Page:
The Guano Islands Act

It isn’t every day that the U.S. Congress passes legislation that encourages and protects American access to bird excrement, but the Guano Islands Act did just that.  It passed this week (Aug. 18) in 1856.

Obviously, some background is in order.  In the mid-1800s the world’s population — America’s especially — was growing significantly, meaning nations had to grow more crops to feed their people. Unfortunately, constant farming exhausted the soil.  In particular it depleted the nitrogen in the soil, which is a critical component in supporting plant life because (as we all learned in high school) plants need nitrogen to complete the photosynthesis process that makes plant life possible.

A fertilizer was needed that would restore nitrogen, and guano — which is essentially bird droppings — was discovered to be an excellent nitrogen source.

Its first large supplier was the Chincha Islands off Peru, where large populations of large seabirds fed on the anchoveta fish in the waters around the islands.  Over the years the resulting bird droppings produced layers of guano hundreds of feet thick, and soon the Peruvian government was exporting guano as a highly effective fertilizer.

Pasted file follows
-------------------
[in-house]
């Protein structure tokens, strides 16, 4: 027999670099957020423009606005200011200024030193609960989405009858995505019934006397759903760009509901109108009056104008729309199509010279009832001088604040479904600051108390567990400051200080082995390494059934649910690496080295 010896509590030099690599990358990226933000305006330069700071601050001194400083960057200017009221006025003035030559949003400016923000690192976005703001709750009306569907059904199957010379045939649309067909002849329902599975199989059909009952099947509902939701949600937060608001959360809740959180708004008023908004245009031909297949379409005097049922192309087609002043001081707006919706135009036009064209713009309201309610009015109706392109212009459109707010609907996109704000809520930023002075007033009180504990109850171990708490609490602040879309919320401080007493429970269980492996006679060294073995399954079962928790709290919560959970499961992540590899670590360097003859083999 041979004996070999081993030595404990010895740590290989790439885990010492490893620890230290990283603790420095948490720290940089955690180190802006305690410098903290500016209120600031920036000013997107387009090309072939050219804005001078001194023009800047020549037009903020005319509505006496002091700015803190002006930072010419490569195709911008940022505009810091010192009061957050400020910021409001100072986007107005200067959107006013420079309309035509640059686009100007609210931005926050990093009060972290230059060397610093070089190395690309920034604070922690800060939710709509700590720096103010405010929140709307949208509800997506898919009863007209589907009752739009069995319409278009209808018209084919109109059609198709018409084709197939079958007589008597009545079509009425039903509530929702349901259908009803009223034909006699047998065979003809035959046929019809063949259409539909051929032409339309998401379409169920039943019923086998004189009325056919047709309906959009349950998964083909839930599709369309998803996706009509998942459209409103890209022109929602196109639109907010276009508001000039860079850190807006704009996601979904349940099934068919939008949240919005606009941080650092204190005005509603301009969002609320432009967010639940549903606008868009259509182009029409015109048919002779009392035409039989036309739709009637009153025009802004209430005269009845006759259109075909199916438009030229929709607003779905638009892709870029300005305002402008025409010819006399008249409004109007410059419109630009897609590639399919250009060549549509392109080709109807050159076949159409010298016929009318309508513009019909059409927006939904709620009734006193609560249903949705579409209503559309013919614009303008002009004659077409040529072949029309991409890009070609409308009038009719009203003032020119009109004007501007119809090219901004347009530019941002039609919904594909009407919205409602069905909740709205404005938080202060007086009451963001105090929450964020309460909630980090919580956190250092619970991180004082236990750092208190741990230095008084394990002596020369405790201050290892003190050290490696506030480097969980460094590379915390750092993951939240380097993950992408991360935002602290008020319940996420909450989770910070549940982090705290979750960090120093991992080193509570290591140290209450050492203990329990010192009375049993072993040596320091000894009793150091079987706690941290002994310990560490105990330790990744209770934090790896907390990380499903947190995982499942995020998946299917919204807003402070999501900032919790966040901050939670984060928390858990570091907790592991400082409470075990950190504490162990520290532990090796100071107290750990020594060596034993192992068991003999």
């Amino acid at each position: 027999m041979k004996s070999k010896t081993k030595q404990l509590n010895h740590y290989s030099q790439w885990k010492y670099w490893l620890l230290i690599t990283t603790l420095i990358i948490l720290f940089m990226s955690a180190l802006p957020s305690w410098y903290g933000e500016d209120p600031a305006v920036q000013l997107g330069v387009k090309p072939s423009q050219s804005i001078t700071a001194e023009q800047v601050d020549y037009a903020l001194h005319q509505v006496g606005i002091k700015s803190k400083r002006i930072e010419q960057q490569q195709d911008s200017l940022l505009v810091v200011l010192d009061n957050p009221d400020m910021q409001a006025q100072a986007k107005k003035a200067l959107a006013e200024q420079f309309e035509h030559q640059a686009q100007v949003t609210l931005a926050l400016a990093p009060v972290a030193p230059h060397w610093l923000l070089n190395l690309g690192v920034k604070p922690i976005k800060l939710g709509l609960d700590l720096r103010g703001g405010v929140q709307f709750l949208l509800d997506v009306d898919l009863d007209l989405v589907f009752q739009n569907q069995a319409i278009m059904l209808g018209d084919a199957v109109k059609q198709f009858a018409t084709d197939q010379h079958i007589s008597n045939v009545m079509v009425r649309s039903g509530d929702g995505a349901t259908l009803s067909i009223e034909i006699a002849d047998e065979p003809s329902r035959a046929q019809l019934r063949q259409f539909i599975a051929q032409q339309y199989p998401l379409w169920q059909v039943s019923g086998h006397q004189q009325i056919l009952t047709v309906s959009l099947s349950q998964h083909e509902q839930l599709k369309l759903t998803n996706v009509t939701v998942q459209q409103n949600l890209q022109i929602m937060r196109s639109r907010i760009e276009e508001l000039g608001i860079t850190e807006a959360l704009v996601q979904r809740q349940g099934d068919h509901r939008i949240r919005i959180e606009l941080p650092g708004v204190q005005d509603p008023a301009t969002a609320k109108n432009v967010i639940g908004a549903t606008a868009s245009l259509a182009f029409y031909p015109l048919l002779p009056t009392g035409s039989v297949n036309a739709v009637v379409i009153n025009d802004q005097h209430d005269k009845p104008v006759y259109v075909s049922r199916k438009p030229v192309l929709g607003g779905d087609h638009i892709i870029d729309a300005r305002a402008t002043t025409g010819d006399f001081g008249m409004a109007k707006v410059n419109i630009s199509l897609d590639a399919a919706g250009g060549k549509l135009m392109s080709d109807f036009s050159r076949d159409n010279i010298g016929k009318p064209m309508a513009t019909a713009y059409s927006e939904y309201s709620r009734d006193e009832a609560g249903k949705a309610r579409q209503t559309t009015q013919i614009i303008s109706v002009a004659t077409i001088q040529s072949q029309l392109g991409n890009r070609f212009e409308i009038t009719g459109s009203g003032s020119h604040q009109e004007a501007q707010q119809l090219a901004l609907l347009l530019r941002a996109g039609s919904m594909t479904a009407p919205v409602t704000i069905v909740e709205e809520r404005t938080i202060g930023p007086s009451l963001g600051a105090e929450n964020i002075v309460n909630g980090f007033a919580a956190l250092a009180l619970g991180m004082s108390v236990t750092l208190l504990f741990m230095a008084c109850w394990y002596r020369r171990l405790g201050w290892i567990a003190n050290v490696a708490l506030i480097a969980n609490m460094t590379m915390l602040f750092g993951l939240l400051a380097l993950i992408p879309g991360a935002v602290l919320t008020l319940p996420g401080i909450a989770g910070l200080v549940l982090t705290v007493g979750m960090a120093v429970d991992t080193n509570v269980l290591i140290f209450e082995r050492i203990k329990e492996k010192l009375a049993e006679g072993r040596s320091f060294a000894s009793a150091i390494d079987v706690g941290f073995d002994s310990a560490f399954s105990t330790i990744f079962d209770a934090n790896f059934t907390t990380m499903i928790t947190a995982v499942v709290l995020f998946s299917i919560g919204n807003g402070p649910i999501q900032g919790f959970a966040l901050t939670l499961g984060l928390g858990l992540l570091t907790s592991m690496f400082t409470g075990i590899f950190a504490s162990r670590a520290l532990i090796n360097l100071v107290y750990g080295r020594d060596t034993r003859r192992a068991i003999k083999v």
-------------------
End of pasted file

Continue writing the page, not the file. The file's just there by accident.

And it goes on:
Guano was slow to gain popularity in Europe, mostly because transporting large quantities of bird excrement across the Atlantic Ocean did not strike many shipping companies as an exciting prospect.  But as European harvests declined and farmers searched desperately for an effective fertilizer, guano eventually came to the attention of the European agricultural community.   And when its use resulted in the doubling and tripling of European harvests, guano became in such demand that the Peruvian government nationalized the Chincha Islands and began charging exorbitant prices for guano.  By some estimates in the four decades Peru was the major guano supplier, it earned $200 million dollars.

Most European nations, although grumbling constantly, had no choice but to pay, but in America, where guano also became an agricultural staple, resentment grew against the Peruvian monopoly, especially since it was aided and abetted by powerful British import-export firms — firms whose highest priority was satisfying British agricultural interests .

And so Congress passed the Guano Islands Act, which enabled American citizens to seize any island anywhere that contained guano deposits, while also empowering the president to use military force to protect that seized property.  The only stipulation was that the island could not be occupied by, or within the jurisdiction of, another government.

If it all sounds a bit silly, consider what effect fertilizers such as guano have had on human existence.  From the beginning of human history to 1850 — many thousands of years — the global population grew to 1.2 billion people.  From 1850 to today — not even 200 years — it is 7 billion people, and counting.